[ISN] Surprise Visitors Are Unwelcome At The NSA's Unfinished Utah Spy Center (Especially When They Take Photos)

From: InfoSec News <alerts_at_private>
Date: Wed, 6 Mar 2013 01:44:21 -0600 (CST)

By Kashmir Hill
Forbes Staff

Most people who visit Salt Lake City in the winter months are excited about 
taking advantage of the area’s storied slopes. While skiing was on my itinerary 
last week, I was more excited about an offbeat tourism opportunity in the area: 
I wanted to check out the construction site for “the country’s biggest spy 

An electrifying piece about domestic surveillance by national security writer 
James Bamford that appeared in Wired last year read like a travel brochure to 

  In the little town of Bluffdale, Big Love and Big Brother have become
  uneasy neighbors. Under construction by contractors with top-secret
  clearances, the blandly named Utah Data Center is being built for the
  National Security Agency. A project of immense secrecy, it is the
  final piece in a complex puzzle assembled over the past decade. Its
  purpose: to intercept, decipher, analyze, and store vast swaths of
  the world’s communications as they zap down from satellites and zip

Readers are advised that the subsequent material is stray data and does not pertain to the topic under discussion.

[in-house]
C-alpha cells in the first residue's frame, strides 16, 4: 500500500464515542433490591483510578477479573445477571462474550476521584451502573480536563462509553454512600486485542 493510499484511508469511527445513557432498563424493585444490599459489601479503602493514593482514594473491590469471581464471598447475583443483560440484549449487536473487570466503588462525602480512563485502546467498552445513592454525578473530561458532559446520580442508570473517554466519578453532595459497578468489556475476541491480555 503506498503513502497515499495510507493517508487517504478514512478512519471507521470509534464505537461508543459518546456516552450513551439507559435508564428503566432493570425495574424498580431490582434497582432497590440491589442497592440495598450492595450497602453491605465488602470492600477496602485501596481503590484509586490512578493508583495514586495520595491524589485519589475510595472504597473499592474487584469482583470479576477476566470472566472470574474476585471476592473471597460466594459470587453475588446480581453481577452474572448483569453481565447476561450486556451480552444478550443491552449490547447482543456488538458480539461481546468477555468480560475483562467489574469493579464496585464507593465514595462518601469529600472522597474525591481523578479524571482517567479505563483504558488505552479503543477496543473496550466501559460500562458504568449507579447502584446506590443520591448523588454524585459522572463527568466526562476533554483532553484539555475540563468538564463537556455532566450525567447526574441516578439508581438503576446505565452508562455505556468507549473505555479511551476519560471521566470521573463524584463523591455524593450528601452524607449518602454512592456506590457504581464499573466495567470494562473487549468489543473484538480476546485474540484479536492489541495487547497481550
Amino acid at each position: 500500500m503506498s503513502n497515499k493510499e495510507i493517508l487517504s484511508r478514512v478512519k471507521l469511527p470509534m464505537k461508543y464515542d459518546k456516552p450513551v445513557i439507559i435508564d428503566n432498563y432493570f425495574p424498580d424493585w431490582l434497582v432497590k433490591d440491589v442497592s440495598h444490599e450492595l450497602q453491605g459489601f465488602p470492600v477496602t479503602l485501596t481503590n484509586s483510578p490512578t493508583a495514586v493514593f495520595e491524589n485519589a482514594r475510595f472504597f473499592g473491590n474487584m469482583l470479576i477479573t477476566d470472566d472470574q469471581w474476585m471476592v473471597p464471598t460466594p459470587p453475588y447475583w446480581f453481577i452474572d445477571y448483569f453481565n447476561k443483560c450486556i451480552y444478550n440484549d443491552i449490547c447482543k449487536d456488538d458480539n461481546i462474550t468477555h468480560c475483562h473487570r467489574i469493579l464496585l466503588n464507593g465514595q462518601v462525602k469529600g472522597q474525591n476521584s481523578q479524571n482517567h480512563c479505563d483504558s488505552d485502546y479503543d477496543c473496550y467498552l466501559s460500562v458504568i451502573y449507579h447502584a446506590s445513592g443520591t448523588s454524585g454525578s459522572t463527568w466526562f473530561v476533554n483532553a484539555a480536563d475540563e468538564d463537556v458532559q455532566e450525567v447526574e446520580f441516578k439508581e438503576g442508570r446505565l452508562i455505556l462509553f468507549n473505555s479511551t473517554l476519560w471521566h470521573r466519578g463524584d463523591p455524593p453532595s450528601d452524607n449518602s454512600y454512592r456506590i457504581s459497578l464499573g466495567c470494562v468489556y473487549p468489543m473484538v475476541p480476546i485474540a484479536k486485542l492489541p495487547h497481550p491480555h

through the underground and undersea cables of international,
  foreign, and domestic networks. The heavily fortified $2 billion
  center should be up and running in September 2013. Flowing through
  its servers and routers and stored in near-bottomless databases will
  be all forms of communication, including the complete contents of
  private emails, cell phone calls, and Google searches, as well as
  all sorts of personal data trails—parking receipts, travel
  itineraries, bookstore purchases, and other digital “pocket litter.”

My outing to the facility last Thursday was an eventful one. I can confirm that 
the National Security Agency’s site is still under construction. It was 
surprisingly easy to drive up and circle its parking lot. But if you take 
photos while there, it is — much like Hotel California – very hard to leave.

When the University of Utah professor who invited me to Salt Lake City to talk 
to his students asked how I wanted to spend three hours of downtime Thursday 
afternoon, the super-secret spy center was at the top of my list. The 
professor, Randy Dryer, was dubious about the value of visiting the 
construction site, assuming there would be a huge fence that would prohibit us 
from getting close or seeing anything significant. That turned out not to be 
the case.


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Received on Tue Mar 05 2013 - 23:44:21 PST

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